Making money when I was a teenager. ( the 1950's)

The easiest job to find when I was in my teens was picking apricots and prunes. Of course these were the days of $.25 a gallon of gasoline! I was raised in the Santa Clara Valley in California, and acres and acres of fruit trees. Of course, apricot trees were the most popular. I had a friend whose grandfather owned an orchard of apricots. So I went to work picking apricots. My dad insisted that I do something with my summertime to help support my car [I was a lazy kid, and liked fooling around all summer ].

I would get up early in the morning and drive out to the orchard. It always smelled great, fresh and clean. The guys in charge of picking fruit would issue me my buckets and ladder and point me toward the tree I was supposed to start with. I became very well acquainted with apricots and believe me they didn't come in those plastic packages that you see today in the store. In this orchard they also dried cots so there was a distinct smell in the air. This was a hot and dusty job so I really appreciated water breaks and lunch.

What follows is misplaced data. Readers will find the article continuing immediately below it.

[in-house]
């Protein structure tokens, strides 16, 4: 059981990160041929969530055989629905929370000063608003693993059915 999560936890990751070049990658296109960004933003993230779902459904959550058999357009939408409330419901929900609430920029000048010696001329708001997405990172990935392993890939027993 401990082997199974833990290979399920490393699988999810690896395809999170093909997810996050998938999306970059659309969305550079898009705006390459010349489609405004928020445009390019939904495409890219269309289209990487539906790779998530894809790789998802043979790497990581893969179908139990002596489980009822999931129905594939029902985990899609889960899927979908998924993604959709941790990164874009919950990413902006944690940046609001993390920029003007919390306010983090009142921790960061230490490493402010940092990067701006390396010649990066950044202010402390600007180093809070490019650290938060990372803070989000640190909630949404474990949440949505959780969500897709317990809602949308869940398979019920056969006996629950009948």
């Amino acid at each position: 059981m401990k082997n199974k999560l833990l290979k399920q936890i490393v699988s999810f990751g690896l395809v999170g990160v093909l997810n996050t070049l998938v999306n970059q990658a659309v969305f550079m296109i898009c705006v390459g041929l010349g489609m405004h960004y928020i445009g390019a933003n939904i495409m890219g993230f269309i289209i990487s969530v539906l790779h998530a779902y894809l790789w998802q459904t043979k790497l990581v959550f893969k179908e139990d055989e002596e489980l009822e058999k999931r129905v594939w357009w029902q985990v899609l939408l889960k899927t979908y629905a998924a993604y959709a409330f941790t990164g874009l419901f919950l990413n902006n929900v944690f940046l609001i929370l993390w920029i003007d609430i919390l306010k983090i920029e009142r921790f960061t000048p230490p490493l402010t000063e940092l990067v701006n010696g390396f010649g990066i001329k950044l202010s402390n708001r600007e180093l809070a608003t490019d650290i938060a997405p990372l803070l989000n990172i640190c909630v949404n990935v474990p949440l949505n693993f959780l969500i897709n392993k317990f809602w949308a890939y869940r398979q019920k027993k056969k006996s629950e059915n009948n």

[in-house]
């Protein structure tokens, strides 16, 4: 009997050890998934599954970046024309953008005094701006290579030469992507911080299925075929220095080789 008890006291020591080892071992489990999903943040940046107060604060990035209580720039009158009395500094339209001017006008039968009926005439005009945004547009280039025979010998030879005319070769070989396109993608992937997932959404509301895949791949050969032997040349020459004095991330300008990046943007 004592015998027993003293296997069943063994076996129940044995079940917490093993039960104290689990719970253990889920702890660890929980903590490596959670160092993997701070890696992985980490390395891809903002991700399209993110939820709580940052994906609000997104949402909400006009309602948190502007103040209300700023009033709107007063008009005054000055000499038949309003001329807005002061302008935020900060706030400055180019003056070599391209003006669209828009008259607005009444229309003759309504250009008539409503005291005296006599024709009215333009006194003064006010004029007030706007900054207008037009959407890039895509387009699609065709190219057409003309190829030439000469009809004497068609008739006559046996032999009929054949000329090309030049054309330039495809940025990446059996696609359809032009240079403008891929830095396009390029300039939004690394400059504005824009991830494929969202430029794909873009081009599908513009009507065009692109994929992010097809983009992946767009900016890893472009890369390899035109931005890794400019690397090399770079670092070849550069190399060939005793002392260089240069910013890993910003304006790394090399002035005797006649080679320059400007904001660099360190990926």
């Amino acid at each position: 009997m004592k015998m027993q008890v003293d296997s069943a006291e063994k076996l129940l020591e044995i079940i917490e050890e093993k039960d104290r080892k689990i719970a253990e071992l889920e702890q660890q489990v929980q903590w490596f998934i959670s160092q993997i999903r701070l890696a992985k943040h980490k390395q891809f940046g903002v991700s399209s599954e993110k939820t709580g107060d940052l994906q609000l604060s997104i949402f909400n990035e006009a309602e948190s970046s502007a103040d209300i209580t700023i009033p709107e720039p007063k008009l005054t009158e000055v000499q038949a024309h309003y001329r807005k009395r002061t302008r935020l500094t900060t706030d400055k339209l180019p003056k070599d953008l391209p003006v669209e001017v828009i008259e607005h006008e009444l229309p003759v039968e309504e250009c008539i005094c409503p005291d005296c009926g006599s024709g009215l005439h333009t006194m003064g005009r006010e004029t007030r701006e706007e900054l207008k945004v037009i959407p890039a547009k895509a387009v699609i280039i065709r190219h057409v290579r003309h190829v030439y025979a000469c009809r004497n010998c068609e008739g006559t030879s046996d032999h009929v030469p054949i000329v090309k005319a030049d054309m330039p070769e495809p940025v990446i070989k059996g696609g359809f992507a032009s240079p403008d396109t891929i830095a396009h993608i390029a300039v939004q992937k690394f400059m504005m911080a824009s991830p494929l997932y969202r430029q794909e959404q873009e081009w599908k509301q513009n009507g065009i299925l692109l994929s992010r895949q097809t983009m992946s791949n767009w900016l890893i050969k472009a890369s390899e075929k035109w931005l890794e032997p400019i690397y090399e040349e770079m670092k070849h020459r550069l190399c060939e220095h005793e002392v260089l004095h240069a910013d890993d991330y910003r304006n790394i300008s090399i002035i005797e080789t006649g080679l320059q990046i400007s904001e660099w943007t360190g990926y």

As I look back on this time of working its helped me to realize that I gained a great deal of character. I'd worked hard for my money and I didn't want to waste it. This has carried over to today so I'm not real happy with the giant money bailout my government is doing.


  1. Ernie Gentile says:

    Ah yes…the jobs of our youth!

    I remember vividly one of my first jobs as a young “tike” entrepeneur. We lived down the street from Pruneridge golf course in Santa Clara. During the winter, they could not use the tractor to pick up all of the golf balls out on the driving range because of the soggy grass. This was all done by hand, one ball at a time! I (and my neighborhood buddys) would get a whopping 10 cents to fill a small bucket, and 20 cents to fill a large bucket. There was probably a job out there that was identical to this but just substituted walnuts instead of golf balls! (alot of orchards around in those days) After a long night under the lights picking up golf balls, a certain appreciation of work-for-money grew inside of me that hopefully has kept me with the right perspective at my ripe age of 47. I too share your frustration with the bailout of “Multi-millionaire CEO” run companies that bit the dust. My faith in God’s plan for my life has increased over the last few months, in spite of what Wallstreet has shown me!

  2. Dad, I love hearing stories about you and your childhood… one thing (among many) that you have taught me is to work for my money. I thank you for always making me work for what I had, and thank you for helping me along the way. I really think that because of this, I was not the spoiled brat I could’ve been! Love you

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